Across the United States, and at the Federal level, the United States federal courts are guided by the Federal Sentencing Guidelines.[1] (See War on Drugs for more information about US drug laws.) When a guideline sentencing range is less than the statutory mandatory minimum, the latter prevails. Under the Controlled Substances Act, prosecutors have great power to influence a defendant's sentence and thereby create incentives to accept a plea agreement. In particular, defendants with prior drug felonies are often subject to harsh mandatory minimums, but the prosecutor can exercise his discretion to not file a prior felony information. If he does not file it, then the mandatory minimum will not be applied.[7]

Australia[edit]

In 1997, mandatory sentencing laws were introduced by the Northern Territory in Australia. The three strikes and out policy raised incarceration rates of women and indigenous by 216% in the first year.[citation needed] The incarceration rate for men rose by 57% and 67% for indigenous men.[citation needed] The mandatory sentencing laws sparked debate of the laws being discriminative (indirectly) as indigenous people are overrepresented in the crime statistics in the Northern Territory.[citation needed]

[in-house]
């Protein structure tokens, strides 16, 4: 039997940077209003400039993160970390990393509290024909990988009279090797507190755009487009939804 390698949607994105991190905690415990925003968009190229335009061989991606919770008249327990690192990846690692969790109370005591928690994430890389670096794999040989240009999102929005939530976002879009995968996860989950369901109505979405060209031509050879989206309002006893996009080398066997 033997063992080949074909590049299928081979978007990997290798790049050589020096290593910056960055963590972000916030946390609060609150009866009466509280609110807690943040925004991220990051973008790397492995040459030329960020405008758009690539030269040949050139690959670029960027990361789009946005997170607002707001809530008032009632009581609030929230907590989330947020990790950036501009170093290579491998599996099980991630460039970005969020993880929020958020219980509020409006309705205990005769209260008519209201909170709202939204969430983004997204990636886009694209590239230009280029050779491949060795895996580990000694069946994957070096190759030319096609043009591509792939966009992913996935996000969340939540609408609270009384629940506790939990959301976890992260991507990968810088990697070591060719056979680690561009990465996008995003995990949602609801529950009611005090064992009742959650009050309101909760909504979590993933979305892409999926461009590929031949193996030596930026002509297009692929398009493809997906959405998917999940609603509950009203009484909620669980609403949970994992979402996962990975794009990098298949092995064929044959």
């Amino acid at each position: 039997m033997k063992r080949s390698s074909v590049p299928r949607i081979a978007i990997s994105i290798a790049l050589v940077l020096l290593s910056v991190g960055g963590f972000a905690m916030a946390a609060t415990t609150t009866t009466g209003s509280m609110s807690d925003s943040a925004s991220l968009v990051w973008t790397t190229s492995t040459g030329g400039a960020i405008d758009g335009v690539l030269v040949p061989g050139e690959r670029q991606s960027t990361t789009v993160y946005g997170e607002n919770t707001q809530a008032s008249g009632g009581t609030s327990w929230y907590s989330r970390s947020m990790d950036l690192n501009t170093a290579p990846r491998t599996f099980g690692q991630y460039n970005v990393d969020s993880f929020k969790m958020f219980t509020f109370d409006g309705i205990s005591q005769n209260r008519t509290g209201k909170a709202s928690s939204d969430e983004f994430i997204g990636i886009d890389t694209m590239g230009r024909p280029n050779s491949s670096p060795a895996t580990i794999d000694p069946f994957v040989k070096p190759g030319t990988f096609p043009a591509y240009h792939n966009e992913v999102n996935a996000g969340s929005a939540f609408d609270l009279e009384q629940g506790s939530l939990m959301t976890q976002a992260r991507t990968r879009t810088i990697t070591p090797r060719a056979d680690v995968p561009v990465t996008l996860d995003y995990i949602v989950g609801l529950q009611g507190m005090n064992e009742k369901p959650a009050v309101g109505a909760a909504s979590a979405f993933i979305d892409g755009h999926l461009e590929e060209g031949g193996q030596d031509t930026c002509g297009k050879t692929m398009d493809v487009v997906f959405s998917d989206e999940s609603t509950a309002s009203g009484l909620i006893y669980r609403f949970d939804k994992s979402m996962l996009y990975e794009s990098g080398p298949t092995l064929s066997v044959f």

Mandatory death sentence[edit]

  • Both Singapore and Malaysia have mandatory death penalty for certain offences, most notably murder and possession of a certain amount of controlled drugs (See Capital punishment in Singapore and Capital punishment for drug trafficking).
  • In the past, Taiwan has had a large number of offenses that carried a mandatory death penalty, but these laws have been relaxed to a large extent recently.[when?]
  • In India, the only crime punishable by a mandatory death sentence is murder by a convict serving a life sentence. The mandatory death penalty provided in Section 31A of India Law is in the nature of minimum sentence in respect of repeat offenders of specified activities and for offences involving huge quantities of specified categories of narcotic drugs.
  • In Japan, the only crime punishable by a mandatory death sentence is instigation to a foreign aggression.
  • In the United States, mandatory death sentences are unconstitutional since Woodson v. North Carolina.
  • In the United Kingdom, crimes punishable by a mandatory death sentence included murder (until 1957; from 1957 to 1965, only if certain aggravating criteria were met), treason (until 1998), sedition and espionage.